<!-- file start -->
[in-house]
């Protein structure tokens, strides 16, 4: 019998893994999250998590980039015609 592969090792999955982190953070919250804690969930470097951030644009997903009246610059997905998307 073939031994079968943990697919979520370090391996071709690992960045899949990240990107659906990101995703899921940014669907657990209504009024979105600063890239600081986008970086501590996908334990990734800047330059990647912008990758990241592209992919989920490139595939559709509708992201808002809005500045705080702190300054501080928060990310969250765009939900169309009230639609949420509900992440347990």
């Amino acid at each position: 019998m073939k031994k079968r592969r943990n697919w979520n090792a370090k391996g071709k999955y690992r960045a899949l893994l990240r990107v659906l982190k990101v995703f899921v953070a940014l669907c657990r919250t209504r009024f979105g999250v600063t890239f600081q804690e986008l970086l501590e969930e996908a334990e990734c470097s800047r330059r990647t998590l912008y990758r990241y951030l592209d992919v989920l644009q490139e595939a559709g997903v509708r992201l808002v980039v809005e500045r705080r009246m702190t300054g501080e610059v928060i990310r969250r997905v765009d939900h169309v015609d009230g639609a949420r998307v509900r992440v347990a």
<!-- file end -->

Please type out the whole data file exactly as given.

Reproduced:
[in-house]
């Protein structure tokens, strides 16, 4: 019998893994999250998590980039015609 592969090792999955982190953070919250804690969930470097951030644009997903009246610059997905998307 073939031994079968943990697919979520370090391996071709690992960045899949990240990107659906990101995703899921940014669907657990209504009024979105600063890239600081986008970086501590996908334990990734800047330059990647912008990758990241592209992919989920490139595939559709509708992201808002809005500045705080702190300054501080928060990310969250765009939900169309009230639609949420509900992440347990």
């Amino acid at each position: 019998m073939k031994k079968r592969r943990n697919w979520n090792a370090k391996g071709k999955y690992r960045a899949l893994l990240r990107v659906l982190k990101v995703f899921v953070a940014l669907c657990r919250t209504r009024f979105g999250v600063t890239f600081q804690e986008l970086l501590e969930e996908a334990e990734c470097s800047r330059r990647t998590l912008y990758r990241y951030l592209d992919v989920l644009q490139e595939a559709g997903v509708r992201l808002v980039v809005e500045r705080r009246m702190t300054g501080e610059v928060i990310r969250r997905v765009d939900h169309v015609d009230g639609a949420r998307v509900r992440v347990a």